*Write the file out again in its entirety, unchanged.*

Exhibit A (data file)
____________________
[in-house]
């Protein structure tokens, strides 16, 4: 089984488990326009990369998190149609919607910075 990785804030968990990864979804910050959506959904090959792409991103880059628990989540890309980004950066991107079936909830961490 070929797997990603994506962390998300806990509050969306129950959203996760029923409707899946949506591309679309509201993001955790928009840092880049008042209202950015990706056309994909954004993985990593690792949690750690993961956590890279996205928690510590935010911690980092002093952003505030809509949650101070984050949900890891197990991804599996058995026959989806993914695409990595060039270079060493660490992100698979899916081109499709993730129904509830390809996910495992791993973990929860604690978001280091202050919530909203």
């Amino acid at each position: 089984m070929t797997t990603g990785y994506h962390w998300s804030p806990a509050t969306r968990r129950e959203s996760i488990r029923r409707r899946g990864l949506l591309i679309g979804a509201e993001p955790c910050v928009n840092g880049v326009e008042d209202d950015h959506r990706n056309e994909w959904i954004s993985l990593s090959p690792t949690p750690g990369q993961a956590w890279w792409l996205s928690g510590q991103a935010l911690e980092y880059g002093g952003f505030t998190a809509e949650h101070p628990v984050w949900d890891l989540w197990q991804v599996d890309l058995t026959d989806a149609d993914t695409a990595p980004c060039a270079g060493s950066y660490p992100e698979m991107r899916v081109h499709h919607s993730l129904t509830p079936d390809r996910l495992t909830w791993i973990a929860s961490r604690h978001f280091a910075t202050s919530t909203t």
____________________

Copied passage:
[in-house]
């Protein structure tokens, strides 16, 4: 089984488990326009990369998190149609919607910075 990785804030968990990864979804910050959506959904090959792409991103880059628990989540890309980004950066991107079936909830961490 070929797997990603994506962390998300806990509050969306129950959203996760029923409707899946949506591309679309509201993001955790928009840092880049008042209202950015990706056309994909954004993985990593690792949690750690993961956590890279996205928690510590935010911690980092002093952003505030809509949650101070984050949900890891197990991804599996058995026959989806993914695409990595060039270079060493660490992100698979899916081109499709993730129904509830390809996910495992791993973990929860604690978001280091202050919530909203």
């Amino acid at each position: 089984m070929t797997t990603g990785y994506h962390w998300s804030p806990a509050t969306r968990r129950e959203s996760i488990r029923r409707r899946g990864l949506l591309i679309g979804a509201e993001p955790c910050v928009n840092g880049v326009e008042d209202d950015h959506r990706n056309e994909w959904i954004s993985l990593s090959p690792t949690p750690g990369q993961a956590w890279w792409l996205s928690g510590q991103a935010l911690e980092y880059g002093g952003f505030t998190a809509e949650h101070p628990v984050w949900d890891l989540w197990q991804v599996d890309l058995t026959d989806a149609d993914t695409a990595p980004c060039a270079g060493s950066y660490p992100e698979m991107r899916v081109h499709h919607s993730l129904t509830p079936d390809r996910l495992t909830w791993i973990a929860s961490r604690h978001f280091a910075t202050s919530t909203t």